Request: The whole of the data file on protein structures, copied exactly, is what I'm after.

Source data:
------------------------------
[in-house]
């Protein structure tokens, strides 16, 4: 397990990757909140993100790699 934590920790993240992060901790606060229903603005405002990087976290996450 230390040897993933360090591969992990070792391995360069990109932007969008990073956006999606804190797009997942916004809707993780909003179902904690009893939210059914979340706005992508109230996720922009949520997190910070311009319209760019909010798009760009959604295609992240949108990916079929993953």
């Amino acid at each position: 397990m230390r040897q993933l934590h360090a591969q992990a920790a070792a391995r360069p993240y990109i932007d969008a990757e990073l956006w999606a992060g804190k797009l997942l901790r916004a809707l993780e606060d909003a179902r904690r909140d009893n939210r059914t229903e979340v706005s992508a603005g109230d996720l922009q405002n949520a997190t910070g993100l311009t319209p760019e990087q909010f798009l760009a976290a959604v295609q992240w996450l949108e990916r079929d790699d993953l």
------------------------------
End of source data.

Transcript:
[in-house]
């Protein structure tokens, strides 16, 4: 397990990757909140993100790699 934590920790993240992060901790606060229903603005405002990087976290996450 230390040897993933360090591969992990070792391995360069990109932007969008990073956006999606804190797009997942916004809707993780909003179902904690009893939210059914979340706005992508109230996720922009949520997190910070311009319209760019909010798009760009959604295609992240949108990916079929993953």
């Amino acid at each position: 397990m230390r040897q993933l934590h360090a591969q992990a920790a070792a391995r360069p993240y990109i932007d969008a990757e990073l956006w999606a992060g804190k797009l997942l901790r916004a809707l993780e606060d909003a179902r904690r909140d009893n939210r059914t229903e979340v706005s992508a603005g109230d996720l922009q405002n949520a997190t910070g993100l311009t319209p760019e990087q909010f798009l760009a976290a959604v295609q992240w996450l949108e990916r079929d790699d993953l």